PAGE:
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  1. #11
    Join Date
    Jun 2011
    Posts
    8

    Default Dialarc Switch

    [QUOTE=Willie B;319607]If you are tripping breakers under conditions you never did before, I'd suggest getting an electrician to check. could be anywhere between high voltage utility line and welder. A bad connection might cause your symptoms. The place I would check first is behind your breaker. The most common failure is there. Some brands of breaker panels are worse than others.

    [Thanks Willie, I'll check my electrical connections on the switch. That may be a good place to start troubleshooting the problem as I had just barely touched the switch to turn it off when the breaker blew. Perhaps there is a loose connection and I jiggled it when I touched it? I bought the machine new in 1983 but never used it very much. I babied it but it has been moved quite a few time (military relocations) so may be it got shaken a few times by movers. Cheers]

  2. #12
    Join Date
    Dec 2011
    Posts
    392

    Default

    Quote Originally Posted by Willie B View Post
    My knowledge of electric rates is limited to one power company. Here we have "time of day metering" (a KWH costs more at time of peak load) otherwise a power factor of .9 means 10 percent of the power the utility meter reads is wasted.The same is true of 1.1 or capacitive load. You can overdo it.
    This does not hold true for industrial customers. They pay a penalty when power factor is off.
    The power company rules are about the same here except that residential customers can choose whether or not to go on the dual rate energy or pay a steady rate that falls I think between, but above center of, the low off-peak rate and the higher peak rate of dual energy. Customers make their choice based on how they want to live their lives. If you can run your heavy loads in off peak hours you can save money by selecting the dual rate but if you schedule is such that it is a real pain to run everything at off-peak hours you just pay more and live with it. If you are a commercial /industrial customer and not gigantic(where they cut you a real sweet deal on electricity) you just pay....and pay....and pay some more.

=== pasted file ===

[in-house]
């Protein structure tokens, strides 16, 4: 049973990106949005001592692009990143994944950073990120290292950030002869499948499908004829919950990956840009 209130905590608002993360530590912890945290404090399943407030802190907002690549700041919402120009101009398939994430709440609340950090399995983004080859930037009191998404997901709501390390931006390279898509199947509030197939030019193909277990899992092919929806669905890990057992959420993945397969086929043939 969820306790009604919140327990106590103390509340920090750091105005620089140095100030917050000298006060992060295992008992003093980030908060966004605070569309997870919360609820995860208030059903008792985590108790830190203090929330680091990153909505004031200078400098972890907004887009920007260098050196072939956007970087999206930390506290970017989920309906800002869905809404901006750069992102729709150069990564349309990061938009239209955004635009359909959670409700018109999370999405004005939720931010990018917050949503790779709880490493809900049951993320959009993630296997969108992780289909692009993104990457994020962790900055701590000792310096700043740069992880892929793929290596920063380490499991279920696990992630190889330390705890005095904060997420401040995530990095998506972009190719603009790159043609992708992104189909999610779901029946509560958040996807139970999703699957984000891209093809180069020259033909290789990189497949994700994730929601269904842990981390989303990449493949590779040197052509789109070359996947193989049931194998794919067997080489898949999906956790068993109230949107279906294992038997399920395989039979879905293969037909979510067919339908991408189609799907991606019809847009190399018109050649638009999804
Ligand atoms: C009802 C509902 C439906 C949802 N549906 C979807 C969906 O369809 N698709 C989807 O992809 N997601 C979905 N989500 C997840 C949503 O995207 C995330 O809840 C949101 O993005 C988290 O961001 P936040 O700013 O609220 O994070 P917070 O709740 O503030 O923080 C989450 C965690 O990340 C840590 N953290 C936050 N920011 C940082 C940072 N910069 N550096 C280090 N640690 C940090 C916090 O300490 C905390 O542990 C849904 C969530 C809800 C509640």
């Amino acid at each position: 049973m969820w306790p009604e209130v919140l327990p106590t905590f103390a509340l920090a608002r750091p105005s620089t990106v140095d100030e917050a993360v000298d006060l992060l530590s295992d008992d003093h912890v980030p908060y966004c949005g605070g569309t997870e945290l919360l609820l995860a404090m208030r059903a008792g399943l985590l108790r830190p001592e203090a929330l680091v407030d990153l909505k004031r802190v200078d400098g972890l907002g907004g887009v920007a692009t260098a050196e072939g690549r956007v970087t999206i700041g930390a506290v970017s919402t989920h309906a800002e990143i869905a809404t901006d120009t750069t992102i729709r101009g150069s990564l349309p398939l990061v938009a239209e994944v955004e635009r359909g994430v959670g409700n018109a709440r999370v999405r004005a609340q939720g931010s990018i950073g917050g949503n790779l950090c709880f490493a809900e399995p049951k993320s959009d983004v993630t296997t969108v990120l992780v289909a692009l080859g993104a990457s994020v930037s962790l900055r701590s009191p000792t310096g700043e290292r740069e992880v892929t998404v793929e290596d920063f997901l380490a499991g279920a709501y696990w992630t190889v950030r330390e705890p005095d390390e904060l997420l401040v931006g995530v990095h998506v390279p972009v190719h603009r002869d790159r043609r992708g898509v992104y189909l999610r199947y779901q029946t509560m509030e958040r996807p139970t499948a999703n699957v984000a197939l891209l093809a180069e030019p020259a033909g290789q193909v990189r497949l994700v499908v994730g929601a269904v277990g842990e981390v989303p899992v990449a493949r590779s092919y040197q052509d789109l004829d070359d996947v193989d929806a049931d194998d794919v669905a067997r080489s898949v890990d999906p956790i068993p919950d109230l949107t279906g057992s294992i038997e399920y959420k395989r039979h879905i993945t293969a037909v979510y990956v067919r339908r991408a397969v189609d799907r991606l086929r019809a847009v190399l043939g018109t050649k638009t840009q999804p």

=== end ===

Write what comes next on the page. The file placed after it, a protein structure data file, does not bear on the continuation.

I have another related question but I think I will stop highjacking Niles' thread and start another one as I think it will pull the discussion away from his topic.---Meltedmetal

  3. #13
    Join Date
    Jun 2009
    Location
    greenfield new hampshire
    Posts
    876

    Default

    i have the same machine with the power factor, my shop is run by a 100 amp sub panel. i have 2 50 amp recepticles, many 20 amp plugs then the dialarc is hard wired to a 60 amp breaker. i do all of my own electrical, but i am no electrician, so i need to rely on the manuals for the proper wire size for my particular situation. this has been in place for 4 years now, and never blew a breaker/ this welder draws little while welding, it gobbles up the juice while at idle, it will use so little electricity that it is not any issue, dont worry about usage. welding shops use very little electricity, the big draw comes from grinders, mills, ect. not the weldor, unless you have something from the 50,s,60,s 70,s and ways a ton. one thing about the dialarc is that in low range it has a lower duty cycle than high range, so if you are in the 130 amp range with 7018, and need to do alot of welding, go to high range

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